How To Hold A Guitar Neck

Table of Contents

The first step to playing the guitar!


If you’re reading this article, it’s likely that you’re a beginner at playing the guitar, well first and foremost, allow us to introduce you to the wonderful word of this six-stringed (sometimes more) instrument! The first thing you should learn is how to hold a guitar neck properly, which is exactly what we’ll show you today. Let’s begin!

Why proper posture matters

Posture is one of the most overlooked aspects of guitar playing. The way you sit and hold your guitar while playing matters a lot! Improper posture can cause tension in your muscles, which can be painful/harmful over longer periods of time. It also restricts your movement, thereby affecting your accuracy and speed. If you find that your guitar playing skills aren’t improving, it is likely that your posture needs help.

A correct posture will help you train efficiently and happily. You’ll be able to focus completely on playing the guitar and not how much your back hurts. So remember to not hunch over your guitar and keep your back nice and straight!

How to hold a guitar neck

Learning how to hold a guitar neck has two aspects to it, standing up and sitting down. Let’s take a look at both!

While sitting down

The dip of your guitar should rest upon your thigh, corresponding to your strumming hand. Left thigh if you’re a leftie and right thigh if you’re a rightie. Your knees are very important while holding your guitar, as they act as the support for it.

Your back should be straight and not hunched. The guitar should also be straight up against your chest. If you’re a beginner, you may tilt it at a slight angle to see the frets, but this isn’t a habit you’d want to adapt to your system. Which is why you should focus on good posture from the start.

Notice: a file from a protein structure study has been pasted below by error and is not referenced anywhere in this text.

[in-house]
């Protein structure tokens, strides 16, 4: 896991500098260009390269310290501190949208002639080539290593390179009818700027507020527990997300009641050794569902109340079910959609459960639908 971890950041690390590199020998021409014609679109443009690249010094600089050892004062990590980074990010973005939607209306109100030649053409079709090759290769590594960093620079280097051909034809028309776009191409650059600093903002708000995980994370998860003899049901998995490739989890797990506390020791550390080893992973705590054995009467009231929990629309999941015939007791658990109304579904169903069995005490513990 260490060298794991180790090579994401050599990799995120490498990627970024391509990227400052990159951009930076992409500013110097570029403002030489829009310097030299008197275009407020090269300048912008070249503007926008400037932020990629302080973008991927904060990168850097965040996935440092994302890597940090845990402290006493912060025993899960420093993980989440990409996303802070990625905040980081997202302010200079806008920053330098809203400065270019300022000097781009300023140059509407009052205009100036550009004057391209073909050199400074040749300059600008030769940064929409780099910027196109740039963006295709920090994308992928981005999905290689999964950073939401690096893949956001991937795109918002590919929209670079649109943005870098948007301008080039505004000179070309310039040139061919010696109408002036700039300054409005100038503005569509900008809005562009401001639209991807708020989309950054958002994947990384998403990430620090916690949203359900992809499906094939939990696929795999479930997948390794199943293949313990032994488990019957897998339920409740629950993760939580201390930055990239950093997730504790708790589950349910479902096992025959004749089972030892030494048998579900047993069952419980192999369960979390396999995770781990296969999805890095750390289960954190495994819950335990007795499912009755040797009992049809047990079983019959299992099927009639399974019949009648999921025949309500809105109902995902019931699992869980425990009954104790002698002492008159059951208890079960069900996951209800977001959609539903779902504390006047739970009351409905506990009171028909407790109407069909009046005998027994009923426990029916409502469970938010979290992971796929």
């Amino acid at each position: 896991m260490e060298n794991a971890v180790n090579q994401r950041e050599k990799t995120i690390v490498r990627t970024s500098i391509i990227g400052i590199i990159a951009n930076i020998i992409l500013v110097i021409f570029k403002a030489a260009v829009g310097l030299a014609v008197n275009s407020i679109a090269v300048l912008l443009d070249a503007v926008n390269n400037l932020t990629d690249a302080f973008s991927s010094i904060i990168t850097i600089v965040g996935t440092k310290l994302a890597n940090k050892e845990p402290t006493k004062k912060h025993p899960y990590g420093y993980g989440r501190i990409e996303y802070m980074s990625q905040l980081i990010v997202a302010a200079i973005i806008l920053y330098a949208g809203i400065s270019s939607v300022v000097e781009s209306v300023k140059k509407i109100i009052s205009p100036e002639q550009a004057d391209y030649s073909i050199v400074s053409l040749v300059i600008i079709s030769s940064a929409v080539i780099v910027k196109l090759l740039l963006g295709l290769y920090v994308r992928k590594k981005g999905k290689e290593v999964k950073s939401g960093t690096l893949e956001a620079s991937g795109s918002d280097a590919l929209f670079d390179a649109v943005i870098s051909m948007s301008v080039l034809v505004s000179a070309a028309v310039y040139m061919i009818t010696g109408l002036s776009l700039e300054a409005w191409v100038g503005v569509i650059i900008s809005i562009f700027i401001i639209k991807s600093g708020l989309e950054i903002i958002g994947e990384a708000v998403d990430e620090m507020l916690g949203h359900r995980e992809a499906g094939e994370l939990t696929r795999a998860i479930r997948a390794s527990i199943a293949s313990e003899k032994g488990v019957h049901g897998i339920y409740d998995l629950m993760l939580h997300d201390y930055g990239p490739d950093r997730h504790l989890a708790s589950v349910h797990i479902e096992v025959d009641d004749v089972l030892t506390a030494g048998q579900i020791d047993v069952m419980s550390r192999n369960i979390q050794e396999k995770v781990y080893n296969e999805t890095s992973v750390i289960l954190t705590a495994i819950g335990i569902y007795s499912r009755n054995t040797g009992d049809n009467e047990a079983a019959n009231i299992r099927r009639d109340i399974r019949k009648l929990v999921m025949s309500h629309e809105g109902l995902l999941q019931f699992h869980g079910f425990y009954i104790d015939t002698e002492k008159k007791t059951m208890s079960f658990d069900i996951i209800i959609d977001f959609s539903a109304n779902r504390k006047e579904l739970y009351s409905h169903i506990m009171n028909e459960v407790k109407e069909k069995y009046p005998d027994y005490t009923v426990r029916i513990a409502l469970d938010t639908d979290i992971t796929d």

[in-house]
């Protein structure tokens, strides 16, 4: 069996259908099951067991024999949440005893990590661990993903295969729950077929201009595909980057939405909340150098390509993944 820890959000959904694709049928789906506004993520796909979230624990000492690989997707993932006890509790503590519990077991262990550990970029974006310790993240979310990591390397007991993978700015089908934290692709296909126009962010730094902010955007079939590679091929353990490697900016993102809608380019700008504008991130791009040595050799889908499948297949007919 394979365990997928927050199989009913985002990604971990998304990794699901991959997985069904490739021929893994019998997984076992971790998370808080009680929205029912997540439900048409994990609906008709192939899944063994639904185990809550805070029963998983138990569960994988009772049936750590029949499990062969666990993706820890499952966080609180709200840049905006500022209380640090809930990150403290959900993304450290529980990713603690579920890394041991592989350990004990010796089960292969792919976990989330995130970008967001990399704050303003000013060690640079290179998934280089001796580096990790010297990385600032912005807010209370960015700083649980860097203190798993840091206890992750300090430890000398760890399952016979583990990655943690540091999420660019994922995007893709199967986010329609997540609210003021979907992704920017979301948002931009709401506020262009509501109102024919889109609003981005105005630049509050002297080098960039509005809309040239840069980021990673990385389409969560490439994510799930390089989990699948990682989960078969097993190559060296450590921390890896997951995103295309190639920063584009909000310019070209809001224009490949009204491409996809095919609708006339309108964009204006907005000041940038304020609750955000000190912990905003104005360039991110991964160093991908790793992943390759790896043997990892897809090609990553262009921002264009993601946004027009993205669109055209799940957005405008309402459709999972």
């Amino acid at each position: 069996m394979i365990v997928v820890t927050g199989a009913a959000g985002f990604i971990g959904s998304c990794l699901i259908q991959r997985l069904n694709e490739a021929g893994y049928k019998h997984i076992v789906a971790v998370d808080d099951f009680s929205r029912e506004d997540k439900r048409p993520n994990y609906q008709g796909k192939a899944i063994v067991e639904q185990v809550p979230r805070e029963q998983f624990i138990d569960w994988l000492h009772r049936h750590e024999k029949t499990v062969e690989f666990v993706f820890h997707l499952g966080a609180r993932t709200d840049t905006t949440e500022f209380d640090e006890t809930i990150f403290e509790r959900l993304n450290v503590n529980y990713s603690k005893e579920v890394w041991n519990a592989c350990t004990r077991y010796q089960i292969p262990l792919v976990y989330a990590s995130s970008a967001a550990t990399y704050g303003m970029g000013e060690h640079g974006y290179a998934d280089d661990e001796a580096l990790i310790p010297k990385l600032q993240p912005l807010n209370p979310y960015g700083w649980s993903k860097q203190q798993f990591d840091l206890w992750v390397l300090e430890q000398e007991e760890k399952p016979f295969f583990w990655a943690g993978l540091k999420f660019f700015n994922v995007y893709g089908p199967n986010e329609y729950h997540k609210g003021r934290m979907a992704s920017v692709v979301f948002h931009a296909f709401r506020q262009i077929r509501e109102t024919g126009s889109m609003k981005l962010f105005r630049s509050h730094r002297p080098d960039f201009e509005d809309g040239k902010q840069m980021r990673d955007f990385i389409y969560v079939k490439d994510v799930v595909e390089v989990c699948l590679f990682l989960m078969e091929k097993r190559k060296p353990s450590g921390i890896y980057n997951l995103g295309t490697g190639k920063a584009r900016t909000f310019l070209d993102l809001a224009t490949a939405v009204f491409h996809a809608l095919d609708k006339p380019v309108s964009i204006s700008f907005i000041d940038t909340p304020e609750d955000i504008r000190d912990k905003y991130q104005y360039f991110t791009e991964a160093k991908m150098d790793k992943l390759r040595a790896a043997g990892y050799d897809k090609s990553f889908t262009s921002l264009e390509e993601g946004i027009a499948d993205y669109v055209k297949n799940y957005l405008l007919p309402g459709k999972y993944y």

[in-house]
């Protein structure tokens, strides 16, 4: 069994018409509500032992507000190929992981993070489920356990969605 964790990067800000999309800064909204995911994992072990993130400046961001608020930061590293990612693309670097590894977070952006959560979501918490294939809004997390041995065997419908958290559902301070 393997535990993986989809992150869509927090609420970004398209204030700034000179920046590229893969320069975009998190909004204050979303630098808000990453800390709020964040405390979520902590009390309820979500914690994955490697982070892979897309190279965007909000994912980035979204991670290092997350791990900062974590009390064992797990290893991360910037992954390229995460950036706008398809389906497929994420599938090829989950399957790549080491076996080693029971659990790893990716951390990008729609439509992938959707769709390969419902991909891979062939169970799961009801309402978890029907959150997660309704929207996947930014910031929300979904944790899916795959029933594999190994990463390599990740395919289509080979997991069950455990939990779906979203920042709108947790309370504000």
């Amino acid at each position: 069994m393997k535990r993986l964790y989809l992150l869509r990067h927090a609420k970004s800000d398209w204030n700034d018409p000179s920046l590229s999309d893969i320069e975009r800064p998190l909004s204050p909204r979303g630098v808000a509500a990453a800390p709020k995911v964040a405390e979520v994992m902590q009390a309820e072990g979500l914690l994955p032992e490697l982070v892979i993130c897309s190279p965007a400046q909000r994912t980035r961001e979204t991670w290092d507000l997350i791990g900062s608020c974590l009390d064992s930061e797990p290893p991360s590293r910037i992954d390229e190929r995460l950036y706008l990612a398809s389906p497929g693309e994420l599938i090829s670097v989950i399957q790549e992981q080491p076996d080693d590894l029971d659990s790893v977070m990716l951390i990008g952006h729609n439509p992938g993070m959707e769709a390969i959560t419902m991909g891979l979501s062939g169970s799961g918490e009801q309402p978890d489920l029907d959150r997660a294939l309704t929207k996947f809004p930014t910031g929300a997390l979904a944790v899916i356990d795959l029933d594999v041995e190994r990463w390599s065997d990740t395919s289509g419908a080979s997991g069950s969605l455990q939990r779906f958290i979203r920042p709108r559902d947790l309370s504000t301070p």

Coming to your hands, your fret hand should be holding the guitar’s neck at an angle preferably less than 45 degrees, with 45 degrees being the standard for holding a classical guitar. This will allow you to reach the complete fretboard without any strain. On the other hand (pun intended), your strumming hand has two tasks. To support the guitar and to strum it. It’ll rest pointed outwards straight on the bottom curved part of the guitar next to the dip.

While standing up

When you’re standing up, the only major factor that’ll affect how you hold and play your guitar is the strap. Your strap shouldn’t be too loose or too tight. Keep it just tight enough so that you can wrap your fingers around the neck properly and reach the fretboard and just lose enough that playing doesn’t feel uncomfortable.

Same as sitting down, maintain an angle that allows you to play comfortably without any strain, preferably less than 45 degrees. In this case, too, your strumming hand should point outwards from the top-bottom curve of the guitar. A common mistake beginners make while playing standing up is that they let their strumming hand go behind their back. Doing this will restrict your movement, so it’s best to avoid it!

How to hold a pick

Turn your hand so that your palm faces toward you. Next, make sure the pick is between the center of the top part of your thumb and the middle of your index finger, with about half the pick outside your fingers.

Holding a pick is about maintaining the balance between holding it too tight and holding it too loose. A pick held too tight can cause pain in your hand and also sound weird, while a loose pick always carries the risk of getting thrown away.

Quick Tip: The smaller area of your pick that you leave outside of your thumb and index, the closer you can get to the strings. This is useful for playing individual strings, while leaving out more of the pick is advised for strumming!

Final Thoughts

To conclude, proper posture will help you tons while learning the guitar! Remember to hold the neck at an angle of less than 45 degrees and don’t hunch your back. We hope this article successfully taught you how to hold a guitar neck, thanks for reading!

Jim Henneberry

Jim Henneberry

I love playing my guitar, and my kids got hooked along with me.
This is a family thing now - why don't you join the family fun? :)